Ken Ehrlich – Walking Places: Four Walks in Los Angeles

Sunday, June 9th
Sunday, June 16th
Sunday, June 23th
Sunday, June 30th
Free

Join us for a series of four playful, absurd, critical and activity-based walks in different parts of the city that will examine the architectural landscape up close and reveal Los Angeles as a space of ghosts, projections, limits and possibilities. Led by Ken Ehrlich and an invited collaborator, each walk will present a framed experience of a part of the city, rather than a narration or tour of architectural history. We will re-consider the built environment and highlight ignored, forgotten, overlooked and “ordinary” spaces. Topics of discussion will include the relationship between plan and use: namely, the way that architecture and urban planning produce a set of contradictions between the way space is designed and the way it is used.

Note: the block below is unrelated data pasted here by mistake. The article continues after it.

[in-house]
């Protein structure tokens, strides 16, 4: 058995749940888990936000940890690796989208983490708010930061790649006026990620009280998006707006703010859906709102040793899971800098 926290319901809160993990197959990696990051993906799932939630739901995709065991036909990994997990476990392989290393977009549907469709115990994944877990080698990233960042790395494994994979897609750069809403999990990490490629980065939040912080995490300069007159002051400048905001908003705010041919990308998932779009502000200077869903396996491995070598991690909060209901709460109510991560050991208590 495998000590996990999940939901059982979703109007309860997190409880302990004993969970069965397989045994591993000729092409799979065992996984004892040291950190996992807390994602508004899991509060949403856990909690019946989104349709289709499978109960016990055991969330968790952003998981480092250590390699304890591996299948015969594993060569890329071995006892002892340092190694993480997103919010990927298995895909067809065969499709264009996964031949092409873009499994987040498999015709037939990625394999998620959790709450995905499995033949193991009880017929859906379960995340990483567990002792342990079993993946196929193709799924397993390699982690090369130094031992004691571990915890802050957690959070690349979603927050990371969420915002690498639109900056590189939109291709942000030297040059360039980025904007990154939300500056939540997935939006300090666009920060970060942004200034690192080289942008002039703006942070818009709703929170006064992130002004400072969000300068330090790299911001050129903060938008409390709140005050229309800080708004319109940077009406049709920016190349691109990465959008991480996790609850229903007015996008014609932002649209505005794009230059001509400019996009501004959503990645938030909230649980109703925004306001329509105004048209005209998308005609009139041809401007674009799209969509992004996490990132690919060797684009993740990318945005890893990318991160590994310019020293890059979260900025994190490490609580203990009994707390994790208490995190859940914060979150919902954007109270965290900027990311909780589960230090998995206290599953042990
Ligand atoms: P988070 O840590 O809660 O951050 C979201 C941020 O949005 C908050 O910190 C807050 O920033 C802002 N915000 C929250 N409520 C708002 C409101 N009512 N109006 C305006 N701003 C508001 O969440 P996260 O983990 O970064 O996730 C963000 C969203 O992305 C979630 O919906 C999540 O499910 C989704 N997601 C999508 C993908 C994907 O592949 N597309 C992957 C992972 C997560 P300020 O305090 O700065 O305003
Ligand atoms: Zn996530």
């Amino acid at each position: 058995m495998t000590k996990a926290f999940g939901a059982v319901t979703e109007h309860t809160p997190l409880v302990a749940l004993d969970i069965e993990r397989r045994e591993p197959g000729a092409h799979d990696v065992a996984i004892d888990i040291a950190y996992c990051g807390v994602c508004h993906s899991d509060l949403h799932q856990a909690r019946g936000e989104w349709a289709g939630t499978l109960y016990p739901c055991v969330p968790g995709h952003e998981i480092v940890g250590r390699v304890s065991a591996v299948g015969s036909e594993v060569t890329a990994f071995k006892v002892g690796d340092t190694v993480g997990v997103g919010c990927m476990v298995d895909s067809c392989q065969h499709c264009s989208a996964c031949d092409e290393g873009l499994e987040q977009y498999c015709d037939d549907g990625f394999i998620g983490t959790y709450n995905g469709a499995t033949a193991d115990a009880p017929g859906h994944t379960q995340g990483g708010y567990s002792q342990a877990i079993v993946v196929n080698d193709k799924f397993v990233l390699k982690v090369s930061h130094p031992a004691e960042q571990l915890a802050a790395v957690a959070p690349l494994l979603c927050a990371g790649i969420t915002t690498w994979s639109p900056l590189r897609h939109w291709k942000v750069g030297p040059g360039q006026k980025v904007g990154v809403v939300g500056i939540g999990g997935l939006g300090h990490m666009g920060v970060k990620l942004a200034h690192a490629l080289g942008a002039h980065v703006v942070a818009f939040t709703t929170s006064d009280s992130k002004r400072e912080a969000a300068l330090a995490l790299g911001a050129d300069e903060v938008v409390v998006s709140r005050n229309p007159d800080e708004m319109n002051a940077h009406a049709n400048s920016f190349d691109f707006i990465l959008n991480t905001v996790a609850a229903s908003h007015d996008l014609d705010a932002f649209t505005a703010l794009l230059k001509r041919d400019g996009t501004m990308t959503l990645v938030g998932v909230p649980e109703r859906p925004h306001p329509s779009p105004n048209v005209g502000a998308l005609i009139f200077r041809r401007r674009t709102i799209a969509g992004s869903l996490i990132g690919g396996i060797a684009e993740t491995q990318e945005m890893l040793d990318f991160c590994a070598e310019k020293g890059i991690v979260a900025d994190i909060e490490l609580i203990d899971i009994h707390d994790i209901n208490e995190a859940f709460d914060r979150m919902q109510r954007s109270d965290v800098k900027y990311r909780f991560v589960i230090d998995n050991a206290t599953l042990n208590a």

Attendance size is limited so please use the links below to RSVP. The start location of the walk will be sent to you in a confirmation email from Eventbrite.
Please be prepared to walk for approx. two hours. Think footwear, hats, sunscreen, water, and whatever else you’ll need to wander for a good bit.

6/9 // 1pm – A walk in Venice with Erin Schnieder – Click Here for more information.
RSVP here for meetup location
keywords: Participatory mapping, cultural sites, audio interludes. Click Here for more information.

6/16 // 1:30pm – A walk in Lakewood with D.J. Waldie – Click Here for more information.
RSVP here for meetup location
keywords: Single family homes, placemaking, reconsidering the suburban landscape

6/23 // 1pm – A walk in East L.A. with Sesshu Foster – Click Here for more information.
RSVP here for meetup location
keywords: Poetic interruptions, displaced monuments, the named, unnamed and unnameable

6/30 // 1pm – A walk in in the shadows of Chavez Ravine with Maryam Hosseinzadeh – Click Here for more information.
RSVP here for meetup location
keywords: Contested geographies, public memory, urban parks and infrastructure

This event is part of Machine Project’s Field Guide to L.A. Architecture.